Forward now to therapy.

I’m verbally vomiting out my headspace, largely incomprehensible even to myself, but in desperation that the larger chunks will be sifted out and stroked back to life by my hired empath. The words hang flaccid in a haze of anxiety. I wait in anticipation for a response. “What I would do if I were you is try…”

What the fuck?

Is this for real? This guy has barely even taken a glance at my shit pile and decided he knows exactly what’s up. Bro, you don't know me! How the fuck are you qualified to tell me what you think I should do?

Of course none of that was vocalised. One of the issues I came here to work on was this culturally inherited lack of authentic conversation. Nobody says what they really think or feel, they just bullshit each other into believing that they’re ok while their insides ruminate with anxiety and stress lest they be discovered an impostor in this world full of other people who are all absolutely fine.

The affair lasted a week.

At first I tried to justify him - “Well, you know maybe he’s right about everything and you’re the one who’s being silly here” - aka - (one of my go to aka’s for cultivating terminal guilt and shame) “Maybe what you’re experiencing as reality is bullshit, and you should be feeling what they think you should be feeling because you know you’re fundamentally wrong anyway and should be terribly ashamed about that. You prick.”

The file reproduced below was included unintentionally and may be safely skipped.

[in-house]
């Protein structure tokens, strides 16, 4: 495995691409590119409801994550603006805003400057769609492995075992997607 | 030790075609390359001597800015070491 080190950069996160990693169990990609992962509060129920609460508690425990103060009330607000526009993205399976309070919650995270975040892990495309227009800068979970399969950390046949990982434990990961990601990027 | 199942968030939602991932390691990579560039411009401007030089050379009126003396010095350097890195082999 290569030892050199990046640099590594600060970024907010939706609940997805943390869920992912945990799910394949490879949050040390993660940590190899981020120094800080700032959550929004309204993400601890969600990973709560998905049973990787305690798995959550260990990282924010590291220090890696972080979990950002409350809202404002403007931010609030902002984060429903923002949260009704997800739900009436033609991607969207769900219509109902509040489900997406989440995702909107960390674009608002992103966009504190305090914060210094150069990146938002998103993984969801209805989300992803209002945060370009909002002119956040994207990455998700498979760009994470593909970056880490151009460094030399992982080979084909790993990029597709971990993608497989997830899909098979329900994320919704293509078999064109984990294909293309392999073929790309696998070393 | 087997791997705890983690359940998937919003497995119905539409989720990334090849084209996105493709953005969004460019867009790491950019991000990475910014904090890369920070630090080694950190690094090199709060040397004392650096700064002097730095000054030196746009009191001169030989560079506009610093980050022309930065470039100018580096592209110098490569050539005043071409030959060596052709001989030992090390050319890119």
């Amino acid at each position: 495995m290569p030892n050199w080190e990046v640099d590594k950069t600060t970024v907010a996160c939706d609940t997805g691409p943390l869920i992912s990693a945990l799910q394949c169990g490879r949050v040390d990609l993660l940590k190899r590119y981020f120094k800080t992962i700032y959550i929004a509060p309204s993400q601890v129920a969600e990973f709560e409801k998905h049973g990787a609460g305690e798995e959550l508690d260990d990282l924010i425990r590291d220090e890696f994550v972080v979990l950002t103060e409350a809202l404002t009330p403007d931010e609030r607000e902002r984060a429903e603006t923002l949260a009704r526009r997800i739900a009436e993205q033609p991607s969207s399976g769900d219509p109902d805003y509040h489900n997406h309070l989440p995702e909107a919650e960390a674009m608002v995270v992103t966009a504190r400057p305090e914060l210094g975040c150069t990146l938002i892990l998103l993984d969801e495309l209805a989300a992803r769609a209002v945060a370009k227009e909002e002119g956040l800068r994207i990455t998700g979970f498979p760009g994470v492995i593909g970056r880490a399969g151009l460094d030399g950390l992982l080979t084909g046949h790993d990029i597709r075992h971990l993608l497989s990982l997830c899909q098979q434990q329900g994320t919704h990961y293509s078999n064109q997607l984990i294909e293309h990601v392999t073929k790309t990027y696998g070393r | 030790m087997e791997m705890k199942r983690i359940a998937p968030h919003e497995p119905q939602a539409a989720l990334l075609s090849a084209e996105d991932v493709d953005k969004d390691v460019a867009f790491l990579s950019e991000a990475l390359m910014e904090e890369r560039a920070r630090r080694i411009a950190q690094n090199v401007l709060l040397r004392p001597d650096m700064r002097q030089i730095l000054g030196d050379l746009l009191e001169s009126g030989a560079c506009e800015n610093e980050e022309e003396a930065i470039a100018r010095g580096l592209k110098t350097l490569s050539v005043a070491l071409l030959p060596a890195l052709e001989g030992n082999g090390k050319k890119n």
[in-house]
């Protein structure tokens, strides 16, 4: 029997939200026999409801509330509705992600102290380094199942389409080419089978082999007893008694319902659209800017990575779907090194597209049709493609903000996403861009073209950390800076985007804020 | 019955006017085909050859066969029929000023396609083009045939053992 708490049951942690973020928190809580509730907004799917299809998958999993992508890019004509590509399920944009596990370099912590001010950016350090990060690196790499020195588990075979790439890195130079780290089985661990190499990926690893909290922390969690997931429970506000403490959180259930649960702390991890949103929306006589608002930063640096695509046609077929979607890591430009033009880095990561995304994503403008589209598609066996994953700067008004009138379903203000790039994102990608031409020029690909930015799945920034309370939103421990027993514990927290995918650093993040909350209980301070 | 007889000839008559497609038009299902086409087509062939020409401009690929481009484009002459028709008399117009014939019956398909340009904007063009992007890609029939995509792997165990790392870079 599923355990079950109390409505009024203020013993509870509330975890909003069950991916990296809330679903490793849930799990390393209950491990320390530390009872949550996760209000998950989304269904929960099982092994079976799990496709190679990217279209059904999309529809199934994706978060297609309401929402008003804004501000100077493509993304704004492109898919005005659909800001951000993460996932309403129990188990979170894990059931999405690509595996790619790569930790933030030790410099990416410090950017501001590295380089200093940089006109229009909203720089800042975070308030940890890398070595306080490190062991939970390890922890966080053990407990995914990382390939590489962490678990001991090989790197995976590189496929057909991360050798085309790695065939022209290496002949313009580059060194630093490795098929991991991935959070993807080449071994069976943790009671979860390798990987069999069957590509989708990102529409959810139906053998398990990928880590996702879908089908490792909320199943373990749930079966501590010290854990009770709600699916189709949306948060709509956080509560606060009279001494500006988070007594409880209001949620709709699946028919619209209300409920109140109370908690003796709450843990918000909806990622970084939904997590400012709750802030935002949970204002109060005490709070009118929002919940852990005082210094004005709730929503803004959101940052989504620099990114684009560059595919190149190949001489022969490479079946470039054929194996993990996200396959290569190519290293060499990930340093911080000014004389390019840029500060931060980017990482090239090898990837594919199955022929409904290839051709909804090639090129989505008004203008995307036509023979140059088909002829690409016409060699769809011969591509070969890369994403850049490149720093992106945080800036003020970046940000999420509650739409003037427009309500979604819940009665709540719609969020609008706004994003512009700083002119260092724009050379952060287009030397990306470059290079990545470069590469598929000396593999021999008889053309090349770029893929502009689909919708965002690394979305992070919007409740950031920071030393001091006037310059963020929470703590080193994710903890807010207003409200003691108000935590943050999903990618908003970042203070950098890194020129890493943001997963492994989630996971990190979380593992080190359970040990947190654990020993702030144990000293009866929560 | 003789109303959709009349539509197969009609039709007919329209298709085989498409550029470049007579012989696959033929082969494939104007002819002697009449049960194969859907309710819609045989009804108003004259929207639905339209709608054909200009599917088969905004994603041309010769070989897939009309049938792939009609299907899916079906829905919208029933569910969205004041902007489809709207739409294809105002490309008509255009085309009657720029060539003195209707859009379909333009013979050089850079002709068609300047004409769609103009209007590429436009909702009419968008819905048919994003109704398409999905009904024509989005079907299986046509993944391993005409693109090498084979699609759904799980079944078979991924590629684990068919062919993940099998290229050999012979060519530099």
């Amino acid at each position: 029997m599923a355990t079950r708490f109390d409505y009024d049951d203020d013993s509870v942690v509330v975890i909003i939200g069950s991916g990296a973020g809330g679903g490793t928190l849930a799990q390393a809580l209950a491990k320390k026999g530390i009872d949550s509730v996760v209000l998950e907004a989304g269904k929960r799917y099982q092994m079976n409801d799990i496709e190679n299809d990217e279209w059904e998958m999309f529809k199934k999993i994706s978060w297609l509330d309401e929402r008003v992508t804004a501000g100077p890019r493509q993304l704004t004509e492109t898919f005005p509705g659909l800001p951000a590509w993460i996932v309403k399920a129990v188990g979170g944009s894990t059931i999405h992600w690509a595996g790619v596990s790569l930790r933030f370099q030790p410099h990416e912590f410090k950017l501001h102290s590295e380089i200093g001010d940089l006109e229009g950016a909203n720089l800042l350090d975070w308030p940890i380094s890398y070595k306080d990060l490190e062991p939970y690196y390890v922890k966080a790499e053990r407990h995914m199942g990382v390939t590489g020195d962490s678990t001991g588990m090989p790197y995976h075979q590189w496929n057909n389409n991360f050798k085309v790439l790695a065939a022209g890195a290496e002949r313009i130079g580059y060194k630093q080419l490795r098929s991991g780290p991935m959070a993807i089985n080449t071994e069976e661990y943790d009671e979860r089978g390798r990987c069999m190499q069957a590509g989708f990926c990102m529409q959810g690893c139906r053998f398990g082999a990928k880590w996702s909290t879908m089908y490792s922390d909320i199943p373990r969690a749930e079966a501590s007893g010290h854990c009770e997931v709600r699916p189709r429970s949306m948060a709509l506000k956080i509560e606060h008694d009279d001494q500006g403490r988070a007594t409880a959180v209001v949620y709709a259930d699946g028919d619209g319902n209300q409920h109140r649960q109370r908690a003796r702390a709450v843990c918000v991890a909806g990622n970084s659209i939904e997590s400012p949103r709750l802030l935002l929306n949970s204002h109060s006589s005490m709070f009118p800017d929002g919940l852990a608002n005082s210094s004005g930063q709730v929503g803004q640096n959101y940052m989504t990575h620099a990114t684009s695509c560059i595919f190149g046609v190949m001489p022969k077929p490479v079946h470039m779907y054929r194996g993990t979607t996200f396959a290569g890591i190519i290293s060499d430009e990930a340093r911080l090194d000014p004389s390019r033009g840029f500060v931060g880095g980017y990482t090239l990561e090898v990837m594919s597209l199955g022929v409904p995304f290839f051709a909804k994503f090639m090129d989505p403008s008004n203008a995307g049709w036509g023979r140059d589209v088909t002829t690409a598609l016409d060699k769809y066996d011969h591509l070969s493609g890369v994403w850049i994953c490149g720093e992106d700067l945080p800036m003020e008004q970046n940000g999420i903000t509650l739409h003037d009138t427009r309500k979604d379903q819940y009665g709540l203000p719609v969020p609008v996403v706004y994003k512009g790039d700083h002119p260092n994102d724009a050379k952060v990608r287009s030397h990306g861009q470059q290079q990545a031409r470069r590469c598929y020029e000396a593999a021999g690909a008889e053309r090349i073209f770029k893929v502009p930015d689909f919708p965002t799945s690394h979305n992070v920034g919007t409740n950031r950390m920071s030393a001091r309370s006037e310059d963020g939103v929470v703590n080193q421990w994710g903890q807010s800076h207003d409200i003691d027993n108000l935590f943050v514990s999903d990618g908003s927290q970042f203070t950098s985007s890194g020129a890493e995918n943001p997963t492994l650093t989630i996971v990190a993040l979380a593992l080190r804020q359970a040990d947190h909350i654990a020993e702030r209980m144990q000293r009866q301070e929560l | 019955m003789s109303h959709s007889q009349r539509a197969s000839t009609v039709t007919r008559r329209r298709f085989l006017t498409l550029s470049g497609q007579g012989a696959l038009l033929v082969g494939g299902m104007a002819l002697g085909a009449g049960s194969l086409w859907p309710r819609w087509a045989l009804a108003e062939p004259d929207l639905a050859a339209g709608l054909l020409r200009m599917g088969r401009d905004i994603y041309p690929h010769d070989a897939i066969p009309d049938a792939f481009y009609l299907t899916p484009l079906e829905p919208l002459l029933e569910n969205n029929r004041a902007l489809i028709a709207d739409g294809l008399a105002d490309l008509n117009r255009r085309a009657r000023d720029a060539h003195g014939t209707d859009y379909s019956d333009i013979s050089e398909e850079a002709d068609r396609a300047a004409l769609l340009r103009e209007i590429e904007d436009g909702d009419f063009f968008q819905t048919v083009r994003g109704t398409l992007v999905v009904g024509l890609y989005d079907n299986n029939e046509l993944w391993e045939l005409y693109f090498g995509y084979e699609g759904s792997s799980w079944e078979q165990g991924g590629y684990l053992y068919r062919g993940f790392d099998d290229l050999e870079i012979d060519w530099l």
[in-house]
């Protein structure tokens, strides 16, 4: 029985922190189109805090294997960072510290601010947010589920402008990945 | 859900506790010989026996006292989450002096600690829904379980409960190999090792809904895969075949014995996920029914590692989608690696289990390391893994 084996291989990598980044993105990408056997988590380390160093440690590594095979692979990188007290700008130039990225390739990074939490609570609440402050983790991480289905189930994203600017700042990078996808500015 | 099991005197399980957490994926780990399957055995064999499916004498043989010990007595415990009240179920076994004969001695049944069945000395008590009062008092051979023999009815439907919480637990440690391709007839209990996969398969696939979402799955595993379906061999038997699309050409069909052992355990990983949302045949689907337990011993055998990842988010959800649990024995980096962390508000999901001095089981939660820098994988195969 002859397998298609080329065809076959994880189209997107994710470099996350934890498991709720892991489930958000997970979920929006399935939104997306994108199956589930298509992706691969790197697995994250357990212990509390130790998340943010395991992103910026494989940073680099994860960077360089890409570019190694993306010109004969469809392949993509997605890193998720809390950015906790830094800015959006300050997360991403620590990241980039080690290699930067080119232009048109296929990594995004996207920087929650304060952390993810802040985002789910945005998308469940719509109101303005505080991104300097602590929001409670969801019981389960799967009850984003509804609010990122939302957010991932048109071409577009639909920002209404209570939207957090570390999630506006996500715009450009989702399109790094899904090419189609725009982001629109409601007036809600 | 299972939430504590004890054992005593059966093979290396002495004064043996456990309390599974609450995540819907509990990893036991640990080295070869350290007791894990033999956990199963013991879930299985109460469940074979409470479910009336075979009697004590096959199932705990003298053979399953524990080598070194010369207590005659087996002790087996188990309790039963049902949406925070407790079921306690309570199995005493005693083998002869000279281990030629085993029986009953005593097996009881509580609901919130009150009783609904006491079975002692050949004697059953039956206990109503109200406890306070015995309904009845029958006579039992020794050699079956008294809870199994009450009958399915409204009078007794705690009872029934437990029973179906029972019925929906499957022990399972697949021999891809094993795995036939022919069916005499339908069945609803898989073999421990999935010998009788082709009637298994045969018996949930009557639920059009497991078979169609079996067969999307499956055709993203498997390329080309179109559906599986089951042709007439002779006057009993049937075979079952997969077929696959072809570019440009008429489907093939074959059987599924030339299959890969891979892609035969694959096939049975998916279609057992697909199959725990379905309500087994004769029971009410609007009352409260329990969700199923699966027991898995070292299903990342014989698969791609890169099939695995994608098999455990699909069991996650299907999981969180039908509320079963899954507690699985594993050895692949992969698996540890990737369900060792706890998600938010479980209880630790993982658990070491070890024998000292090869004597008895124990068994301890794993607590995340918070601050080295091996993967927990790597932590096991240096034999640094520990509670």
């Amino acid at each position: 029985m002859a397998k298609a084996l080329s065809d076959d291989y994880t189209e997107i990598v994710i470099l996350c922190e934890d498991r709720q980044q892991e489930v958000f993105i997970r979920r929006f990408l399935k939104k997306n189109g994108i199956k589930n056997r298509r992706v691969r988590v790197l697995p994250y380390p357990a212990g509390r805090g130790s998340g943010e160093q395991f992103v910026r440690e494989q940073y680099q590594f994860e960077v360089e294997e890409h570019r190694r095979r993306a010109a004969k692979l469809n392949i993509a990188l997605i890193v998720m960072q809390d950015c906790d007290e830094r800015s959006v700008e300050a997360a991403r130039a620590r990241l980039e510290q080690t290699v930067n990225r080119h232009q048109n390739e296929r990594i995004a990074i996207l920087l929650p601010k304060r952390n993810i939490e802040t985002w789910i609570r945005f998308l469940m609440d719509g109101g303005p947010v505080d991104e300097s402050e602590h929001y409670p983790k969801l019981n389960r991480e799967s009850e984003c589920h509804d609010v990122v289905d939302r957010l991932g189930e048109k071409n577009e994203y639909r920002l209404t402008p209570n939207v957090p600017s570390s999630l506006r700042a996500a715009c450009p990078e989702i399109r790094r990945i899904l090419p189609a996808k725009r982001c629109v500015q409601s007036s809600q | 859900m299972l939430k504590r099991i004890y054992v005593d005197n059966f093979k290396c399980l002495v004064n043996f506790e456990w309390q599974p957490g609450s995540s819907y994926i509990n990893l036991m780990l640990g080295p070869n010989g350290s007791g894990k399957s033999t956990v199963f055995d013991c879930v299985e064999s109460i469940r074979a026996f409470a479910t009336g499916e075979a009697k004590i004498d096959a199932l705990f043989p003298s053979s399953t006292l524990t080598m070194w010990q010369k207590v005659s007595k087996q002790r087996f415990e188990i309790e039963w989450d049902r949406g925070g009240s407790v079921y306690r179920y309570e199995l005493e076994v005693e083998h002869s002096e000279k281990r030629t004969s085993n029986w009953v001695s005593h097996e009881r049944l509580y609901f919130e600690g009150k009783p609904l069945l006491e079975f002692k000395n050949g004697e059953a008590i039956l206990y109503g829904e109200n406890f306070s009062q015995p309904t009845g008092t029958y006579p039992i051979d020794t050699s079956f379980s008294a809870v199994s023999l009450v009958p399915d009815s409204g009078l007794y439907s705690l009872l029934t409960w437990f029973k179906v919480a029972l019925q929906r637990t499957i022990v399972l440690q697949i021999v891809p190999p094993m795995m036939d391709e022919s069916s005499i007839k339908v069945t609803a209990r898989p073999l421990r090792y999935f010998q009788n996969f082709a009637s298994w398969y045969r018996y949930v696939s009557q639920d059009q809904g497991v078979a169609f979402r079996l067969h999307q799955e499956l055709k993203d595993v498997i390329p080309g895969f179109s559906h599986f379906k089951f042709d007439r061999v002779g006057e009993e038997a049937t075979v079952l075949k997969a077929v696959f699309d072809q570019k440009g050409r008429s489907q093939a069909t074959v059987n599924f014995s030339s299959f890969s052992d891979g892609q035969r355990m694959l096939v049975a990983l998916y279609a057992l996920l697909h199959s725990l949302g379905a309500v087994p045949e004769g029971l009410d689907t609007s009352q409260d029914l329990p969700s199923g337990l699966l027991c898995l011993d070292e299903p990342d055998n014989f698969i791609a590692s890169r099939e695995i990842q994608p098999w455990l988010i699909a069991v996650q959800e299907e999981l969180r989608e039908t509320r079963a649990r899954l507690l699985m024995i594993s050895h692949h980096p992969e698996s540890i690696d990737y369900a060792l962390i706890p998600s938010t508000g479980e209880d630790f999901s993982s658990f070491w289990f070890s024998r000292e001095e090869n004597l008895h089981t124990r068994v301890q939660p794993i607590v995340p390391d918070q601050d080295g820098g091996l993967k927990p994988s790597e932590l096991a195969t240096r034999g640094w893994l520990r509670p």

No. Not this time. I fired him.

“Not to worry, finding a therapist is like finding a good shoe!..”

His response to the news was unfathomably cheerful. And he probably has all the best intentions in the world. Paving the way to wherever.

The Art of understanding must be about learning to show up for your demons, to pull them in close while opening up a vista for them to work out their knots. And practice this, So when others come at you with the exact same emotional shitstorm you went through, a breakup, a meltdown, a loss, whatever, you’ve got their backs. Wouldn't it be great to live in a world where we had each others backs? Wouldn’t it be great if we had our own?

The workshop in Paris next month will focus on this. One of the things I enjoy most about working with Katie is the understanding. We're both focusing on the same knowing of thyself on the path to wholeness, no matter what it throws up, no stone gets unturned, no one gets left behind. People get heard, people get seen, people get understood. Received in their humanity (sounds a bit grandiose) and felt in their reality. Everybody wins.

If you’re interested to join us for a few days of introspective shape shifting, sound journeying, intensive breathwork, yoga, natural movement, radical honesty and non violent communication based dialogues, there’s still actually a few spaces left. You can check the event here

Let us know ASAP though, spaces are limited and our cut off date is approaching fast!

❤️ ✌️